Rhodes Project: What is the most challenging part?
Fiona Rose-Greenland: In the course of my research, I’ve talked to people from very different walks of life. My current project focuses on tomb robbers in Italy. These are people who break into archeological sites and take things either for their own enjoyment or for personal gain by selling them on the black market. It’s difficult and slow work to build up trust with people who have no reason to share their life stories with me. But I like talking to people and it’s tremendously gratifying when they open up to me.
Rhodes Project: What is a piece of advice that has helped you at work?
Fiona Rose-Greenland: The best advice I’ve received is from my mother. I was feeling discouraged having had my second child and unsure if I could really go back to work and be an effective scholar. She told me that I had to be persistent and really focus on what it was that I loved, taking risks and insisting on my self-worth. This was before Sheryl Sandberg’s Lean In. This advice is easy to dispense but challenging to put into practice because it takes time to figure out what one really loves. That’s the mantra that I bring to my work every day.
Rhodes Project: Have you had an aha moment, or a turning point in life?
Fiona Rose-Greenland: There have been several aha moments rather than a single, pivotal revelation. One key moment was falling in love with my husband. He’s been with me for eleven years. We celebrated our tenth anniversary in July 2013. He has helped me to live and experience the world in a way that I hadn’t done before, and he encourages me to meet professional goals that might I might otherwise avoid. Another turning point was being asked to lead a collaborative project that involved several people more senior than I was. Their confidence in my ability allowed me to lead with thoughtfulness and decisiveness, opening doors to other life and work opportunities.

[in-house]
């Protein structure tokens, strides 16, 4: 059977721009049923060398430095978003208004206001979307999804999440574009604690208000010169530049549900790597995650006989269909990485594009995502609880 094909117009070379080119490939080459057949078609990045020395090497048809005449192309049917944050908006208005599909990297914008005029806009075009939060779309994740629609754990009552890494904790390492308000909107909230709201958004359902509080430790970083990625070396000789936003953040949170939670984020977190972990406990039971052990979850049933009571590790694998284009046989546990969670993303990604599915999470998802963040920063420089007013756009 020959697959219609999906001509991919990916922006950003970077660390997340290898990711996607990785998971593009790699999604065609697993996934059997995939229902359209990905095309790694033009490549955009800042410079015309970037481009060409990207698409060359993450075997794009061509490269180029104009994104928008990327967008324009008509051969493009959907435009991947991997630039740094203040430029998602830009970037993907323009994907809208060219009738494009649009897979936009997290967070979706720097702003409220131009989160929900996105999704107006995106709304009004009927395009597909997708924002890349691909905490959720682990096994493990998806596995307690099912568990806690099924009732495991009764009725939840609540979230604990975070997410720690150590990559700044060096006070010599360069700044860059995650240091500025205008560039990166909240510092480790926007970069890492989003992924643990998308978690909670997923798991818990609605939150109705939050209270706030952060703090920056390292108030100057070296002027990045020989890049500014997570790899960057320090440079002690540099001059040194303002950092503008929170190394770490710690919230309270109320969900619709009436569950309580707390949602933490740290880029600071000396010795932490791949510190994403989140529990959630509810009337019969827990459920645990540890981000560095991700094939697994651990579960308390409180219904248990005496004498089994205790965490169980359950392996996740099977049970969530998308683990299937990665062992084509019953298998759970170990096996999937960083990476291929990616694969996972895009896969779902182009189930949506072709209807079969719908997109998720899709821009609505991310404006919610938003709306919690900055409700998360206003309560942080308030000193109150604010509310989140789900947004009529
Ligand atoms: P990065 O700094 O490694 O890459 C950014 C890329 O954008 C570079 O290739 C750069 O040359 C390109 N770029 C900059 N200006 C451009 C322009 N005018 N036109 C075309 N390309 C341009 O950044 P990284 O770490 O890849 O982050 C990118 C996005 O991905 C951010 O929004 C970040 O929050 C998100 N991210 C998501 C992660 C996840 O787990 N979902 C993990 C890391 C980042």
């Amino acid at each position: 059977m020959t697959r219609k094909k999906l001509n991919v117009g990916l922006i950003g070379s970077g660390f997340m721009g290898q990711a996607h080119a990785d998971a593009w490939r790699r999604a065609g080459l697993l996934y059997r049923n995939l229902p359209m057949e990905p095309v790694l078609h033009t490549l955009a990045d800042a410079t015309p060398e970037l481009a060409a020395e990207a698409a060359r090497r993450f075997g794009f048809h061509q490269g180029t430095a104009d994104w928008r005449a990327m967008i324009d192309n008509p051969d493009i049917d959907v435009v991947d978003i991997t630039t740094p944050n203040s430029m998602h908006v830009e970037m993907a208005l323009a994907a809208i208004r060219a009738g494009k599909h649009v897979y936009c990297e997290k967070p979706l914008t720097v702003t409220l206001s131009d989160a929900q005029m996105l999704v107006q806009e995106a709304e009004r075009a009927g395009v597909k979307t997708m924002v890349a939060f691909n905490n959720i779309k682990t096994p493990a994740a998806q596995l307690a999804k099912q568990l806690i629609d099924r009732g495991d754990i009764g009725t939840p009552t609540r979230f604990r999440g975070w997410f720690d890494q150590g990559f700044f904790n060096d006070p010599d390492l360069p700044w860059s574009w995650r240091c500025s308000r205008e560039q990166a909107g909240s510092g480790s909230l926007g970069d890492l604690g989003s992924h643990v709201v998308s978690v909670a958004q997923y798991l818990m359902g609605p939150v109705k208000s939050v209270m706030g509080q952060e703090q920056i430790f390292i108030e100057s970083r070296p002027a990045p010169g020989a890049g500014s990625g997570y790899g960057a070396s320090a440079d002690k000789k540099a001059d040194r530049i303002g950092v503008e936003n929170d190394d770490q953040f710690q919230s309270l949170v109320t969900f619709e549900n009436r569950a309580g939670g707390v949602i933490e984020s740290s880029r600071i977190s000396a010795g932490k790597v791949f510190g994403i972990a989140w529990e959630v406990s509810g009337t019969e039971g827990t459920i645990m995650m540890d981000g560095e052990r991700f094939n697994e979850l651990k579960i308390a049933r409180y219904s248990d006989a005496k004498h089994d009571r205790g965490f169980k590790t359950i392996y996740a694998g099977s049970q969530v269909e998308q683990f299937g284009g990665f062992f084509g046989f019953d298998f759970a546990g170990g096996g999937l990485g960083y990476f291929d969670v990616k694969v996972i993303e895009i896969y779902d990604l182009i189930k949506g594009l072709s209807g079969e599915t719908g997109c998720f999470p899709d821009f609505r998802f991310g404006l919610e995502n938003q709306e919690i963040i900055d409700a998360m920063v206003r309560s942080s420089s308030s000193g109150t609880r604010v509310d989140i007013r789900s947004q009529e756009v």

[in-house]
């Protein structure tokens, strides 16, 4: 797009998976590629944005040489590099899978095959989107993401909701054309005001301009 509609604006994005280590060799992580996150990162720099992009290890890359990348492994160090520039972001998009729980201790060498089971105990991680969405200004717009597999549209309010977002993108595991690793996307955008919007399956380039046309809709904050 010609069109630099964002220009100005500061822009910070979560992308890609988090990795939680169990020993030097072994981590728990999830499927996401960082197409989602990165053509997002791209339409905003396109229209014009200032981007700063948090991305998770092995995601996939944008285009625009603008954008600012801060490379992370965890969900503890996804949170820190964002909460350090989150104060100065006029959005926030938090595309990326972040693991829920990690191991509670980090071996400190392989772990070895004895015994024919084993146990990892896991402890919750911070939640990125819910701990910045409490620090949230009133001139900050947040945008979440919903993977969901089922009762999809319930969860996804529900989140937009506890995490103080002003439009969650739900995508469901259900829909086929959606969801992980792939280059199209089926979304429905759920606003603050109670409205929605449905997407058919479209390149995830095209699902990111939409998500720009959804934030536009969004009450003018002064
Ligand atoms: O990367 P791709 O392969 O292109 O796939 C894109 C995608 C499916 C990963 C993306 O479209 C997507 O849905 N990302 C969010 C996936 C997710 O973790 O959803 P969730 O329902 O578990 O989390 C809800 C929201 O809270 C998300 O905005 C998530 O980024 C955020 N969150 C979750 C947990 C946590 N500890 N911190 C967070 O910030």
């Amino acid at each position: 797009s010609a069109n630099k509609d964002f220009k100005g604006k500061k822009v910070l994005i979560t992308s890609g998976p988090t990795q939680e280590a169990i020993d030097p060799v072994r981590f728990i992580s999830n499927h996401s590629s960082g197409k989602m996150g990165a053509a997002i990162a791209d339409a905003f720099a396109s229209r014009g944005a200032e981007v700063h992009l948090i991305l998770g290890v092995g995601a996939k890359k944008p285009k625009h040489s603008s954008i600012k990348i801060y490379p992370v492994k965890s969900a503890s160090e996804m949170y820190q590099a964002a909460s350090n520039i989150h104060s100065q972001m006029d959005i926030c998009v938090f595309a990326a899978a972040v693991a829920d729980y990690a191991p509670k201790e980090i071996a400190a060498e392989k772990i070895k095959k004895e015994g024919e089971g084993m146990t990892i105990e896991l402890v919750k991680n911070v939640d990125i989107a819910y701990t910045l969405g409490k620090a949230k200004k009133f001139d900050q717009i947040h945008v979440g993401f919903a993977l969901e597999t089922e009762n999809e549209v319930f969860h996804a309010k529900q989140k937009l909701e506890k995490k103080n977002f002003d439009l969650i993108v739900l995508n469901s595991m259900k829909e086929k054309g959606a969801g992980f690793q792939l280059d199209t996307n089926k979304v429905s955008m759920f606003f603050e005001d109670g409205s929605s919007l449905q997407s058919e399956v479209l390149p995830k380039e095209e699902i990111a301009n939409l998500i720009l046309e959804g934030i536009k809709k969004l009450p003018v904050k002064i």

Rhodes Project: What is your biggest vice?
Fiona Rose-Greenland: Too many projects going on at once. Right now I am writing a book about the black market in antiquities, and have five collaborative projects at various stages of readiness. I also run a household of four. I have a lot of interests and I love working with people, especially because the sort of interdisciplinary work that I do requires familiarity with several sorts of experts. Even so, I recognize that there’s got to be a point where you have enough going on and must say “no” to new opportunities. The risk in not doing so is that the quality of one’s work suffers.
Rhodes Project: Who are some of your role models?
Fiona Rose-Greenland: If we step outside my immediate family, Gloria Steinem is somebody who I’ve thought about consistently throughout my years as a working mother. She’s taken on strong gender norms and laws that restricted women’s opportunities. I know that it’s a bit out of fashion now to say that the first wave feminists are role models, but I see Steinem and her generation of thinkers as enabling me to live the sort of life that I have. Michelle and Barack Obama are also tremendously inspiring to me. It’s easy to forget just how monumental their achievements have been. To be the first African-American family in the White House and to push our collective thinking on leadership, race and community… their exemplary citizenship sits especially profoundly with me now that I live in their old neighborhood in Chicago.